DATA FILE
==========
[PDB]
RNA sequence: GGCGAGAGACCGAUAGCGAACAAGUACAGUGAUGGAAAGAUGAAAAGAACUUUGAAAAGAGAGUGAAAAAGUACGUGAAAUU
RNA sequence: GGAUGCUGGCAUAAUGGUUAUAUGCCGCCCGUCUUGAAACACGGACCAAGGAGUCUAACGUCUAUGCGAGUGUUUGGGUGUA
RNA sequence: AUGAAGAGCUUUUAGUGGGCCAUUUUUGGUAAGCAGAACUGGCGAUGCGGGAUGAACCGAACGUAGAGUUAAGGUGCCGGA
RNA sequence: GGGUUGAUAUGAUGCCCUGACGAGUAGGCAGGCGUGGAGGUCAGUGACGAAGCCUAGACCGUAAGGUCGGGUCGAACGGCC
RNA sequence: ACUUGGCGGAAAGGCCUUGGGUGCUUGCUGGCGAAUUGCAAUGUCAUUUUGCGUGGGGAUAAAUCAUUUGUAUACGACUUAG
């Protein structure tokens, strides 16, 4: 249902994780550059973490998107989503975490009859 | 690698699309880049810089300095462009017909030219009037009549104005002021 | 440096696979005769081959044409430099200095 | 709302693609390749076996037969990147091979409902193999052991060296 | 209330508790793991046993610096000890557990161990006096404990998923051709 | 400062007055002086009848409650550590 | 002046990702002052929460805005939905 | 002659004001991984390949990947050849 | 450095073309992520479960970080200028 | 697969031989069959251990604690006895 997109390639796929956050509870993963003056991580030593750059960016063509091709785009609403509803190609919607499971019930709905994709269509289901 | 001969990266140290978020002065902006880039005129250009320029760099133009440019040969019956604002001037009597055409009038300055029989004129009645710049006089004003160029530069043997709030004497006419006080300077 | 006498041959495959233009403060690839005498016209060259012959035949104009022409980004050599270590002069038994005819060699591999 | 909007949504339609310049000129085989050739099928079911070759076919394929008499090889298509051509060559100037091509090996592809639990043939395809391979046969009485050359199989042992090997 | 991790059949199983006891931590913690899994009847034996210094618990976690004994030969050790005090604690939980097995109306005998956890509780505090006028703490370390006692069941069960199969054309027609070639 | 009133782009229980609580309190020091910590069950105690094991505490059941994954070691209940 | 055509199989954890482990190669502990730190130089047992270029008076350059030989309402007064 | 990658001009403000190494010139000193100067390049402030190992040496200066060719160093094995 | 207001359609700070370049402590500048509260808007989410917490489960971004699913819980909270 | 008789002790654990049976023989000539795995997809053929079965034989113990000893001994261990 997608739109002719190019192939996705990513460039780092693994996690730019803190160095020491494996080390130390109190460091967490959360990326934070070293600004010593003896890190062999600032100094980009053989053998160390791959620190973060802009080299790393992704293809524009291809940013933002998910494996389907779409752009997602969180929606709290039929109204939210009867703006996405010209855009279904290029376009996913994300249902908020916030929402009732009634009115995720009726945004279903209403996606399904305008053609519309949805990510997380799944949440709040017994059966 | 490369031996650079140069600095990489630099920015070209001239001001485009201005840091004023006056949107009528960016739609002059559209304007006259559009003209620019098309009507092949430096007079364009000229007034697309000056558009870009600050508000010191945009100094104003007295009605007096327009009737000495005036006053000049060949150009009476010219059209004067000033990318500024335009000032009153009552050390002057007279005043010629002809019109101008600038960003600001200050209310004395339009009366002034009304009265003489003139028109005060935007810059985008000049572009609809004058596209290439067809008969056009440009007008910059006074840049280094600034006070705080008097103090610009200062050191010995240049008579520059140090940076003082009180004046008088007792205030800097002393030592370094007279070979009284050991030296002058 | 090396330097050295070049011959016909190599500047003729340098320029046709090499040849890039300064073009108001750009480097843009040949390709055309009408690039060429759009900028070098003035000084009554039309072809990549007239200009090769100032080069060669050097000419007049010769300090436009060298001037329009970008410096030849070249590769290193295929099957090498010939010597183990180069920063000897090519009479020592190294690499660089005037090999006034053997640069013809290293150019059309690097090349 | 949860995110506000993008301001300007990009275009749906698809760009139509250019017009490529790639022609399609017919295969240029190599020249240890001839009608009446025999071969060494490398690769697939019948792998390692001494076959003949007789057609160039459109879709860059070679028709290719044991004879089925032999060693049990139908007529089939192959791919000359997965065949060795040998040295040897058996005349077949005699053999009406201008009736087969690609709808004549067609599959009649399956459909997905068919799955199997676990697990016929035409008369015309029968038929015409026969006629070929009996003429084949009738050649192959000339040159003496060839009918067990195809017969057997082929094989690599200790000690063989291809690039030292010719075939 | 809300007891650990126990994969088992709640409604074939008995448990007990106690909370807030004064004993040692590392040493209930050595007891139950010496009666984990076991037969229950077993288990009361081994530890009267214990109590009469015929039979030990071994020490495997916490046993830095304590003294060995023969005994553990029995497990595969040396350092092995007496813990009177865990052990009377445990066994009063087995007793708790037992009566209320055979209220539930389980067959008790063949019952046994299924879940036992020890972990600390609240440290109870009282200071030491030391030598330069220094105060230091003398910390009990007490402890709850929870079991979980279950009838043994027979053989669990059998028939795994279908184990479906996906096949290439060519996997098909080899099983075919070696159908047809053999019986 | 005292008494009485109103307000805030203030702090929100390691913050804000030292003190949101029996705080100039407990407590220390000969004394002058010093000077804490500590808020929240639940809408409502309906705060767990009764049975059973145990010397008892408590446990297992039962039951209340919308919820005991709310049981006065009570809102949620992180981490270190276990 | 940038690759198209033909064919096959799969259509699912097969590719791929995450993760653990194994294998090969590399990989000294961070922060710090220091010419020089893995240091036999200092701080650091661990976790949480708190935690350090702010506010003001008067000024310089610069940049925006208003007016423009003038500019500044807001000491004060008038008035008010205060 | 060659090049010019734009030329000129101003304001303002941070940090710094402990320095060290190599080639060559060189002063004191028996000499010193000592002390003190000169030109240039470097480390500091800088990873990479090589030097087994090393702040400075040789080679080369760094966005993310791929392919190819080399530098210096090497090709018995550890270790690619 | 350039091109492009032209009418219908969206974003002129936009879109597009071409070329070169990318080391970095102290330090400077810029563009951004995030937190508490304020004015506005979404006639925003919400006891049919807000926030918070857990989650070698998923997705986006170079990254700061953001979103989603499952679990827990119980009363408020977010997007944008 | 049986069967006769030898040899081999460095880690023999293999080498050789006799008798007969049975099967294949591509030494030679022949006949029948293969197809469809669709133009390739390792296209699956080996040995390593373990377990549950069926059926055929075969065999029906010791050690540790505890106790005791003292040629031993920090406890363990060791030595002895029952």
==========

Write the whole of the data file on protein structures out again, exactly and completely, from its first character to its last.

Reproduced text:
[PDB]
RNA sequence: GGCGAGAGACCGAUAGCGAACAAGUACAGUGAUGGAAAGAUGAAAAGAACUUUGAAAAGAGAGUGAAAAAGUACGUGAAAUU
RNA sequence: GGAUGCUGGCAUAAUGGUUAUAUGCCGCCCGUCUUGAAACACGGACCAAGGAGUCUAACGUCUAUGCGAGUGUUUGGGUGUA
RNA sequence: AUGAAGAGCUUUUAGUGGGCCAUUUUUGGUAAGCAGAACUGGCGAUGCGGGAUGAACCGAACGUAGAGUUAAGGUGCCGGA
RNA sequence: GGGUUGAUAUGAUGCCCUGACGAGUAGGCAGGCGUGGAGGUCAGUGACGAAGCCUAGACCGUAAGGUCGGGUCGAACGGCC
RNA sequence: ACUUGGCGGAAAGGCCUUGGGUGCUUGCUGGCGAAUUGCAAUGUCAUUUUGCGUGGGGAUAAAUCAUUUGUAUACGACUUAG
């Protein structure tokens, strides 16, 4: 249902994780550059973490998107989503975490009859 | 690698699309880049810089300095462009017909030219009037009549104005002021 | 440096696979005769081959044409430099200095 | 709302693609390749076996037969990147091979409902193999052991060296 | 209330508790793991046993610096000890557990161990006096404990998923051709 | 400062007055002086009848409650550590 | 002046990702002052929460805005939905 | 002659004001991984390949990947050849 | 450095073309992520479960970080200028 | 697969031989069959251990604690006895 997109390639796929956050509870993963003056991580030593750059960016063509091709785009609403509803190609919607499971019930709905994709269509289901 | 001969990266140290978020002065902006880039005129250009320029760099133009440019040969019956604002001037009597055409009038300055029989004129009645710049006089004003160029530069043997709030004497006419006080300077 | 006498041959495959233009403060690839005498016209060259012959035949104009022409980004050599270590002069038994005819060699591999 | 909007949504339609310049000129085989050739099928079911070759076919394929008499090889298509051509060559100037091509090996592809639990043939395809391979046969009485050359199989042992090997 | 991790059949199983006891931590913690899994009847034996210094618990976690004994030969050790005090604690939980097995109306005998956890509780505090006028703490370390006692069941069960199969054309027609070639 | 009133782009229980609580309190020091910590069950105690094991505490059941994954070691209940 | 055509199989954890482990190669502990730190130089047992270029008076350059030989309402007064 | 990658001009403000190494010139000193100067390049402030190992040496200066060719160093094995 | 207001359609700070370049402590500048509260808007989410917490489960971004699913819980909270 | 008789002790654990049976023989000539795995997809053929079965034989113990000893001994261990 997608739109002719190019192939996705990513460039780092693994996690730019803190160095020491494996080390130390109190460091967490959360990326934070070293600004010593003896890190062999600032100094980009053989053998160390791959620190973060802009080299790393992704293809524009291809940013933002998910494996389907779409752009997602969180929606709290039929109204939210009867703006996405010209855009279904290029376009996913994300249902908020916030929402009732009634009115995720009726945004279903209403996606399904305008053609519309949805990510997380799944949440709040017994059966 | 490369031996650079140069600095990489630099920015070209001239001001485009201005840091004023006056949107009528960016739609002059559209304007006259559009003209620019098309009507092949430096007079364009000229007034697309000056558009870009600050508000010191945009100094104003007295009605007096327009009737000495005036006053000049060949150009009476010219059209004067000033990318500024335009000032009153009552050390002057007279005043010629002809019109101008600038960003600001200050209310004395339009009366002034009304009265003489003139028109005060935007810059985008000049572009609809004058596209290439067809008969056009440009007008910059006074840049280094600034006070705080008097103090610009200062050191010995240049008579520059140090940076003082009180004046008088007792205030800097002393030592370094007279070979009284050991030296002058 | 090396330097050295070049011959016909190599500047003729340098320029046709090499040849890039300064073009108001750009480097843009040949390709055309009408690039060429759009900028070098003035000084009554039309072809990549007239200009090769100032080069060669050097000419007049010769300090436009060298001037329009970008410096030849070249590769290193295929099957090498010939010597183990180069920063000897090519009479020592190294690499660089005037090999006034053997640069013809290293150019059309690097090349 | 949860995110506000993008301001300007990009275009749906698809760009139509250019017009490529790639022609399609017919295969240029190599020249240890001839009608009446025999071969060494490398690769697939019948792998390692001494076959003949007789057609160039459109879709860059070679028709290719044991004879089925032999060693049990139908007529089939192959791919000359997965065949060795040998040295040897058996005349077949005699053999009406201008009736087969690609709808004549067609599959009649399956459909997905068919799955199997676990697990016929035409008369015309029968038929015409026969006629070929009996003429084949009738050649192959000339040159003496060839009918067990195809017969057997082929094989690599200790000690063989291809690039030292010719075939 | 809300007891650990126990994969088992709640409604074939008995448990007990106690909370807030004064004993040692590392040493209930050595007891139950010496009666984990076991037969229950077993288990009361081994530890009267214990109590009469015929039979030990071994020490495997916490046993830095304590003294060995023969005994553990029995497990595969040396350092092995007496813990009177865990052990009377445990066994009063087995007793708790037992009566209320055979209220539930389980067959008790063949019952046994299924879940036992020890972990600390609240440290109870009282200071030491030391030598330069220094105060230091003398910390009990007490402890709850929870079991979980279950009838043994027979053989669990059998028939795994279908184990479906996906096949290439060519996997098909080899099983075919070696159908047809053999019986 | 005292008494009485109103307000805030203030702090929100390691913050804000030292003190949101029996705080100039407990407590220390000969004394002058010093000077804490500590808020929240639940809408409502309906705060767990009764049975059973145990010397008892408590446990297992039962039951209340919308919820005991709310049981006065009570809102949620992180981490270190276990 | 940038690759198209033909064919096959799969259509699912097969590719791929995450993760653990194994294998090969590399990989000294961070922060710090220091010419020089893995240091036999200092701080650091661990976790949480708190935690350090702010506010003001008067000024310089610069940049925006208003007016423009003038500019500044807001000491004060008038008035008010205060 | 060659090049010019734009030329000129101003304001303002941070940090710094402990320095060290190599080639060559060189002063004191028996000499010193000592002390003190000169030109240039470097480390500091800088990873990479090589030097087994090393702040400075040789080679080369760094966005993310791929392919190819080399530098210096090497090709018995550890270790690619 | 350039091109492009032209009418219908969206974003002129936009879109597009071409070329070169990318080391970095102290330090400077810029563009951004995030937190508490304020004015506005979404006639925003919400006891049919807000926030918070857990989650070698998923997705986006170079990254700061953001979103989603499952679990827990119980009363408020977010997007944008 | 049986069967006769030898040899081999460095880690023999293999080498050789006799008798007969049975099967294949591509030494030679022949006949029948293969197809469809669709133009390739390792296209699956080996040995390593373990377990549950069926059926055929075969065999029906010791050690540790505890106790005791003292040629031993920090406890363990060791030595002895029952």